Below are the three most recent publications by Dr. Keller. 

Political Theology of the Earth

Amid melting glaciers, rising waters, and spreading droughts, Earth has ceased to tolerate our pretense of mastery over it. But how can we confront climate change when political crises keep exploding in the present? Noted ecotheologian and feminist philosopher of religion Catherine Keller reads the feedback loop of political and ecological depredation as secularized apocalypse. Carl Schmitt’s political theology of the sovereign exception sheds light on present ideological warfare; racial, ethnic, economic, and sexual conflict; and hubristic anthropocentrism. If the politics of exceptionalism are theological in origin, she asks, should we not enlist the world’s religious communities as part of the resistance?

Keller calls for dissolving the opposition between the religious and the secular in favor of a broad planetary movement for social and ecological justice. When we are confronted by populist, authoritarian right wings founded on white male Christian supremacism, we can counter with a messianically charged, often unspoken theology of the now-moment, calling for a complex new public. Such a political theology of the earth activates the world’s entangled populations, joined in solidarity and committed to revolutionary solutions to the entwined crises of the Anthropocene.


Intercarnations

Intercarnations is an outstanding collection of provocative, elegantly written essays—many available in print for the first time—by renowned theologian Catherine Keller.

Affirmations of body, flesh, and matter pervade current theology and inevitably echo with the doctrine of the incarnation. Yet, in practice, materialism remains contested ground—between Marxist and capitalist, reductive and postmodern iterations. Current theological explorations of our material ecologies cannot elude the tug or drag of the doctrine of “the incarnation.” But what if we were to redistribute, rather than repress, that singular body? Might we free it—along with the bodies in which it is boundlessly entangled—from a troubling history of Christian exceptionalism?

In these immensely significant, highly original essays, theologian Catherine Keller proposes to liberate the notion of the divine made flesh from the exclusivity of orthodox Christian theology’s Jesus of Nazareth. Throughout eleven scintillating essays, she attends to bodies diversely religious, irreligious, social, animal, female, queer, cosmopolitan, and cosmic, highlighting the intermittencies and interdependencies of intra-world relations. According to Keller, when God is cast on the waters of a polydoxical indeterminacy, s/he/it returns manifold. For the many for whom theos has become impossible, Intercarnations exercises new theological possibilities through the diffraction of contextually diverse multiplicities.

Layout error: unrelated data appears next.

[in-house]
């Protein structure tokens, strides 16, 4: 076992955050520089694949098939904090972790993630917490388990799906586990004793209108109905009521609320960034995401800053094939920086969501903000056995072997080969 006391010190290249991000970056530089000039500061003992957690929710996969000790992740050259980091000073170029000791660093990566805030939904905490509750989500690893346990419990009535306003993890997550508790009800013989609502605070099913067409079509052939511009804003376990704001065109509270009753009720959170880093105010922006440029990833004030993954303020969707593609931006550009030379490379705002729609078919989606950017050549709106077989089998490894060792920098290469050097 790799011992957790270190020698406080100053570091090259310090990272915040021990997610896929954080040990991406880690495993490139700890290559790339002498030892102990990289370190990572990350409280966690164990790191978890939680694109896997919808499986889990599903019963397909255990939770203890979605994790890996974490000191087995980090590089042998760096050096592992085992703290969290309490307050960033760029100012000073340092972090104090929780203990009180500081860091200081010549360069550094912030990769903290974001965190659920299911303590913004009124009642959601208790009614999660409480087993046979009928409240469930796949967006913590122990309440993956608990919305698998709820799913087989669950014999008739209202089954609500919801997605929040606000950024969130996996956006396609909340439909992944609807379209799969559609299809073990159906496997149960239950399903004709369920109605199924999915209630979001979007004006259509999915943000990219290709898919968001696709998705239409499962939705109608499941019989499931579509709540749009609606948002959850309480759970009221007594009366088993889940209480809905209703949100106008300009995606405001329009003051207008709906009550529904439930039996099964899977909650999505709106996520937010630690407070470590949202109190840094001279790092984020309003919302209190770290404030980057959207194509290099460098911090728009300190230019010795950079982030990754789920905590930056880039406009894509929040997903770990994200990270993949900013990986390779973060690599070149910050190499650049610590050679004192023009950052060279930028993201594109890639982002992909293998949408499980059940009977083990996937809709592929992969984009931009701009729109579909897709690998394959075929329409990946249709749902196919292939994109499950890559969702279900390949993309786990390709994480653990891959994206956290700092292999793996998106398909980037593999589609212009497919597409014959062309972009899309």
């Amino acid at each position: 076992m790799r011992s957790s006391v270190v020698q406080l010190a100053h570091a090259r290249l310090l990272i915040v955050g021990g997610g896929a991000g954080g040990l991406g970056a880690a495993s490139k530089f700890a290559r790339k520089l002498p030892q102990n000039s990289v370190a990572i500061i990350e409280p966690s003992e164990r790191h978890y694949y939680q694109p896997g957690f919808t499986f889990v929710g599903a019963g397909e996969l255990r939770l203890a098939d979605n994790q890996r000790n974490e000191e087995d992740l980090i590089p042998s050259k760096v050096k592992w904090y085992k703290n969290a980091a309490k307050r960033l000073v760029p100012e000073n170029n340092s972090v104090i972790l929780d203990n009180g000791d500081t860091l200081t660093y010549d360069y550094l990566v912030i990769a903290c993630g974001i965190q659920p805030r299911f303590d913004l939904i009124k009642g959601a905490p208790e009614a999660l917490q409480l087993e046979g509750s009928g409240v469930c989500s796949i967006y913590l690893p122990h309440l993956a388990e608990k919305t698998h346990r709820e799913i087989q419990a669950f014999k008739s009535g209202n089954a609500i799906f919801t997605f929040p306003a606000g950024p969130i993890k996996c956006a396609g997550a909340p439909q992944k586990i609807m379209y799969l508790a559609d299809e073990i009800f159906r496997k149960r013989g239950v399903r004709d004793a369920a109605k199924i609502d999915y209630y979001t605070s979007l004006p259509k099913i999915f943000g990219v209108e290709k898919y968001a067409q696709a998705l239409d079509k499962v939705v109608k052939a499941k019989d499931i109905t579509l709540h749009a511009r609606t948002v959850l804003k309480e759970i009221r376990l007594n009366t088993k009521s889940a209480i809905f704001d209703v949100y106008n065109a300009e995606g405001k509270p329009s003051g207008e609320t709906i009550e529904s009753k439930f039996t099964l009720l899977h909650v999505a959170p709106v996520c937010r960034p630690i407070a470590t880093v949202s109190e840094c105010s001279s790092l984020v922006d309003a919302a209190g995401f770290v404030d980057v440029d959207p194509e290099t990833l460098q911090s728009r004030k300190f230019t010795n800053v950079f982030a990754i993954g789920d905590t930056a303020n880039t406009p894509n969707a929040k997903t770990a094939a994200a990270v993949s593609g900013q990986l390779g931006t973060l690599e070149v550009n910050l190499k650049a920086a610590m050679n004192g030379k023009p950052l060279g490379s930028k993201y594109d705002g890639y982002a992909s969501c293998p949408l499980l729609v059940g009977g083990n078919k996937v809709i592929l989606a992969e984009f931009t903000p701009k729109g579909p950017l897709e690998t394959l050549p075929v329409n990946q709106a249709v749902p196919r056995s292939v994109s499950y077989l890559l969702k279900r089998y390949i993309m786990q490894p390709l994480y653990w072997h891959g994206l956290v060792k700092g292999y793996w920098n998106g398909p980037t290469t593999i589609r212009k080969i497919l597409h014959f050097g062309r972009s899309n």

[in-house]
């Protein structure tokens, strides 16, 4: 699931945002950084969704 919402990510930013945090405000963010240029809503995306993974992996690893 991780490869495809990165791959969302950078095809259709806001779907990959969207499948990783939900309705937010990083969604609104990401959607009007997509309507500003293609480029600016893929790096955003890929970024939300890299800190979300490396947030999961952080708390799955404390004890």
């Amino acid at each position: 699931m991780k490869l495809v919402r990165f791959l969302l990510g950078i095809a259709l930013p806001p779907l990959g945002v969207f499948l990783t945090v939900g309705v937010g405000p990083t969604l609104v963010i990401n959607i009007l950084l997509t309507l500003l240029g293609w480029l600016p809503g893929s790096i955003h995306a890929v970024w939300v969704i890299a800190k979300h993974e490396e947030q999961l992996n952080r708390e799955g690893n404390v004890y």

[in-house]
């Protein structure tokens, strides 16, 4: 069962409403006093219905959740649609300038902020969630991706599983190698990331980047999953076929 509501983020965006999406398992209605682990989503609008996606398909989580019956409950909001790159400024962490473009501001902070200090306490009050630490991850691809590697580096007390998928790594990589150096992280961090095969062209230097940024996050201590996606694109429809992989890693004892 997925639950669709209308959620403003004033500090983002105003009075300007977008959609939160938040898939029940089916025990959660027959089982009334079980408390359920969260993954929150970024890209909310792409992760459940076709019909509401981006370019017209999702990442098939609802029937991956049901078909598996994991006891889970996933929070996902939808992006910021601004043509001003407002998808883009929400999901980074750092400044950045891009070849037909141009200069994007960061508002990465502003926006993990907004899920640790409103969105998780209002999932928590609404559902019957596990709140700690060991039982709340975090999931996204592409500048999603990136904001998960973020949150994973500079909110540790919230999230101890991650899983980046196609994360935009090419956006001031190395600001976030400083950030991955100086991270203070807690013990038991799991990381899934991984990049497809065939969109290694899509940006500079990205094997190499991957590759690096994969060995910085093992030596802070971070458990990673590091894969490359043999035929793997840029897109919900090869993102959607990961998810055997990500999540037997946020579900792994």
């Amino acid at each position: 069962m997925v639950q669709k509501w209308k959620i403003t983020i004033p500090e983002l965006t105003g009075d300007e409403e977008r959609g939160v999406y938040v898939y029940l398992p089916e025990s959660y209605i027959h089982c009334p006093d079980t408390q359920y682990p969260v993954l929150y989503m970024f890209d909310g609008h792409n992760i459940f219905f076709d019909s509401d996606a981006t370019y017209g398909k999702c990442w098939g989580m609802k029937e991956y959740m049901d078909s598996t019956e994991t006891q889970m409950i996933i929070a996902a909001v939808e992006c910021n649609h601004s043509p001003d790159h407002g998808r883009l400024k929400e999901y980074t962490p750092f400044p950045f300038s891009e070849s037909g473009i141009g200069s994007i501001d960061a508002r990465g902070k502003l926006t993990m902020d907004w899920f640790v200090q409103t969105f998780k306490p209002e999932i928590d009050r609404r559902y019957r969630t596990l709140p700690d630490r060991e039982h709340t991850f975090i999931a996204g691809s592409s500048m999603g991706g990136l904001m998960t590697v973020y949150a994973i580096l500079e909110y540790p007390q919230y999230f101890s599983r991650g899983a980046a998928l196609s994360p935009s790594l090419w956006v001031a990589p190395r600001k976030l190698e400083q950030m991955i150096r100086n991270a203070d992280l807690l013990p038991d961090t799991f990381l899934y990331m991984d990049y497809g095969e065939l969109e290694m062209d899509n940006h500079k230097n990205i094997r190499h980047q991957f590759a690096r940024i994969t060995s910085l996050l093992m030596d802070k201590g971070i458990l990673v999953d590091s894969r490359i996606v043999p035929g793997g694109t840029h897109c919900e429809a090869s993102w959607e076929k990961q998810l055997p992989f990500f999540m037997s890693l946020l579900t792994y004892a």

A groundbreaking work that pulls together a wide range of intersecting topics and methodologies, Intercarnations enriches and challenges current theological thinking. The essays reach back into feminist, process, and postcolonial discourses, and further back into messianic and mystical potentialities. They reach out into Asian as well as inter-Abrahamic comparison and forward toward a political theology of the Earth, queerly entangling climate catastrophe in materializations resistant to every economic, social, and anthropic exceptionalism. According to Keller, Intercarnations offers itself as a transient trope for the mattering of our entangled difference, meaning to stir up practices of a better planetarity. In Intercarnations, with Catherine Keller as their erudite guide, readers gain access to new worlds of theological possibility and perception.


Cloud of the Impossible

The experience of the impossible churns up in our epoch whenever a collective dream turns to trauma: politically, sexually, economically, and with a certain ultimacy, ecologically. Out of an ancient theological lineage, the figure of the cloud comes to convey possibility in the face of the impossible. An old mystical nonknowing of God now hosts a current knowledge of uncertainty, of indeterminate and interdependent outcomes, possibly catastrophic. Yet the connectivity and collectivity of social movements, of the fragile, unlikely webs of an alternative notion of existence, keep materializing–a haunting hope, densely entangled, suggesting a more convivial, relational world.

Catherine Keller brings process, feminist, and ecopolitical theologies into transdisciplinary conversation with continental philosophy, the quantum entanglements of a “participatory universe,” and the writings of Nicholas of Cusa, Walt Whitman, A. N. Whitehead, Gilles Deleuze, and Judith Butler, to develop a “theopoetics of nonseparable difference.” Global movements, personal embroilments, religious diversity, the inextricable relations of humans and nonhumans–these phenomena, in their unsettling togetherness, are exceeding our capacity to know and manage. By staging a series of encounters between the nonseparable and the nonknowable, Keller shows what can be born from our cloudiest entanglement.


For a complete list of book-length publications, see here.